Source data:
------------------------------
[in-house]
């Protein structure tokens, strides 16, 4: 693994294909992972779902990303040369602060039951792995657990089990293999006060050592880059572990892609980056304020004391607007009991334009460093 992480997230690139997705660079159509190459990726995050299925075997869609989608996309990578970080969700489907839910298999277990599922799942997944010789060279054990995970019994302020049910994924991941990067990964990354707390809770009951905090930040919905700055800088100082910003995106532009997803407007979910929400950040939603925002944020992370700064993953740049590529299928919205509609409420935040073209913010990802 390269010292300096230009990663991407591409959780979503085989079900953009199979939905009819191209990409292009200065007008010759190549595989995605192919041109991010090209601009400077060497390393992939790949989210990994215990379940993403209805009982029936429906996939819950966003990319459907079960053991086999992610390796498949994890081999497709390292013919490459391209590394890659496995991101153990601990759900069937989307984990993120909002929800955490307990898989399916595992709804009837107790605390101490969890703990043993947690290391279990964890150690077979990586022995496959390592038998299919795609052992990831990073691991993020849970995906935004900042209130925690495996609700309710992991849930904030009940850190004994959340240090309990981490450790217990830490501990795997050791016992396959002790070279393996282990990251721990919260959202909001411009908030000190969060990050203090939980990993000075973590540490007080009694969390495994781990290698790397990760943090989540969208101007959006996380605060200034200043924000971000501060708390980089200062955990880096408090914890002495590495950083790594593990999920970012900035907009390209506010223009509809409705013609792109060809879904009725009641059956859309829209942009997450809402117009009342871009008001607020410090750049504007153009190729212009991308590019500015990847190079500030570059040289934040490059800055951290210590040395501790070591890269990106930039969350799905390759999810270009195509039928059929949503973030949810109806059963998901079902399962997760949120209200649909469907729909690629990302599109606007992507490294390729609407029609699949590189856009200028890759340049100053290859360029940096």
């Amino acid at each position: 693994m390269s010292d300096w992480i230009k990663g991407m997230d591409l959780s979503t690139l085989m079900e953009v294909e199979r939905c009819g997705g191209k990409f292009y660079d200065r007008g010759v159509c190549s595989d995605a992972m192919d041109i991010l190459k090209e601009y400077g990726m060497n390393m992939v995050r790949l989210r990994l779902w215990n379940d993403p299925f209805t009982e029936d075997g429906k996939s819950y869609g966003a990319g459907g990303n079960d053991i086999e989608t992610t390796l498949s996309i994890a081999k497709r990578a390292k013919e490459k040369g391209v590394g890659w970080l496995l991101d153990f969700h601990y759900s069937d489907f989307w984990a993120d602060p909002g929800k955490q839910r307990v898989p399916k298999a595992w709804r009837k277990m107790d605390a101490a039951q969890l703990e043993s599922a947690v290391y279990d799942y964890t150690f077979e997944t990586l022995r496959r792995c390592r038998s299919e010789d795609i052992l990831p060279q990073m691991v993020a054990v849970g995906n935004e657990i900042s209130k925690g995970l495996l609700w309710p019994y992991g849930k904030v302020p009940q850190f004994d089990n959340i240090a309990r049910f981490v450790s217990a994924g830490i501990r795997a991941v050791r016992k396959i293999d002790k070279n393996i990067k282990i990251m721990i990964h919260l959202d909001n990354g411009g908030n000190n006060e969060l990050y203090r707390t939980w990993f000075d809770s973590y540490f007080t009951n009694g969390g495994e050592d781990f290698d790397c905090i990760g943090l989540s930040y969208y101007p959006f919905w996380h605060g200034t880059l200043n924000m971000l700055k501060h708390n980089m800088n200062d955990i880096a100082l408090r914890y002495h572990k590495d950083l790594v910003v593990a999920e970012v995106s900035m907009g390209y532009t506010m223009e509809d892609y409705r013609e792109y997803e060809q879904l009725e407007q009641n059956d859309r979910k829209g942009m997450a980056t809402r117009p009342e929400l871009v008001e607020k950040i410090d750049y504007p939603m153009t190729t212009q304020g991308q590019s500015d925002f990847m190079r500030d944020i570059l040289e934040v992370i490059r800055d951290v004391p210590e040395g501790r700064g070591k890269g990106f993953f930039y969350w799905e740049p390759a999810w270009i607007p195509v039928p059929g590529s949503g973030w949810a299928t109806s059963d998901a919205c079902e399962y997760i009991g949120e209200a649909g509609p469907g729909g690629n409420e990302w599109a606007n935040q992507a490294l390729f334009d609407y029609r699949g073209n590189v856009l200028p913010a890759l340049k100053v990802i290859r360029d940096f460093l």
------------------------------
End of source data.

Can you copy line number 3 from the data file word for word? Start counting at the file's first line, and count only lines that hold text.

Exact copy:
């Amino acid at each position: 693994m390269s010292d300096w992480i230009k990663g991407m997230d591409l959780s979503t690139l085989m079900e953009v294909e199979r939905c009819g997705g191209k990409f292009y660079d200065r007008g010759v159509c190549s595989d995605a992972m192919d041109i991010l190459k090209e601009y400077g990726m060497n390393m992939v995050r790949l989210r990994l779902w215990n379940d993403p299925f209805t009982e029936d075997g429906k996939s819950y869609g966003a990319g459907g990303n079960d053991i086999e989608t992610t390796l498949s996309i994890a081999k497709r990578a390292k013919e490459k040369g391209v590394g890659w970080l496995l991101d153990f969700h601990y759900s069937d489907f989307w984990a993120d602060p909002g929800k955490q839910r307990v898989p399916k298999a595992w709804r009837k277990m107790d605390a101490a039951q969890l703990e043993s599922a947690v290391y279990d799942y964890t150690f077979e997944t990586l022995r496959r792995c390592r038998s299919e010789d795609i052992l990831p060279q990073m691991v993020a054990v849970g995906n935004e657990i900042s209130k925690g995970l495996l609700w309710p019994y992991g849930k904030v302020p009940q850190f004994d089990n959340i240090a309990r049910f981490v450790s217990a994924g830490i501990r795997a991941v050791r016992k396959i293999d002790k070279n393996i990067k282990i990251m721990i990964h919260l959202d909001n990354g411009g908030n000190n006060e969060l990050y203090r707390t939980w990993f000075d809770s973590y540490f007080t009951n009694g969390g495994e050592d781990f290698d790397c905090i990760g943090l989540s930040y969208y101007p959006f919905w996380h605060g200034t880059l200043n924000m971000l700055k501060h708390n980089m800088n200062d955990i880096a100082l408090r914890y002495h572990k590495d950083l790594v910003v593990a999920e970012v995106s900035m907009g390209y532009t506010m223009e509809d892609y409705r013609e792109y997803e060809q879904l009725e407007q009641n059956d859309r979910k829209g942009m997450a980056t809402r117009p009342e929400l871009v008001e607020k950040i410090d750049y504007p939603m153009t190729t212009q304020g991308q590019s500015d925002f990847m190079r500030d944020i570059l040289e934040v992370i490059r800055d951290v004391p210590e040395g501790r700064g070591k890269g990106f993953f930039y969350w799905e740049p390759a999810w270009i607007p195509v039928p059929g590529s949503g973030w949810a299928t109806s059963d998901a919205c079902e399962y997760i009991g949120e209200a649909g509609p469907g729909g690629n409420e990302w599109a606007n935040q992507a490294l390729f334009d609407y029609r699949g073209n590189v856009l200028p913010a890759l340049k100053v990802i290859r360029d940096f460093l």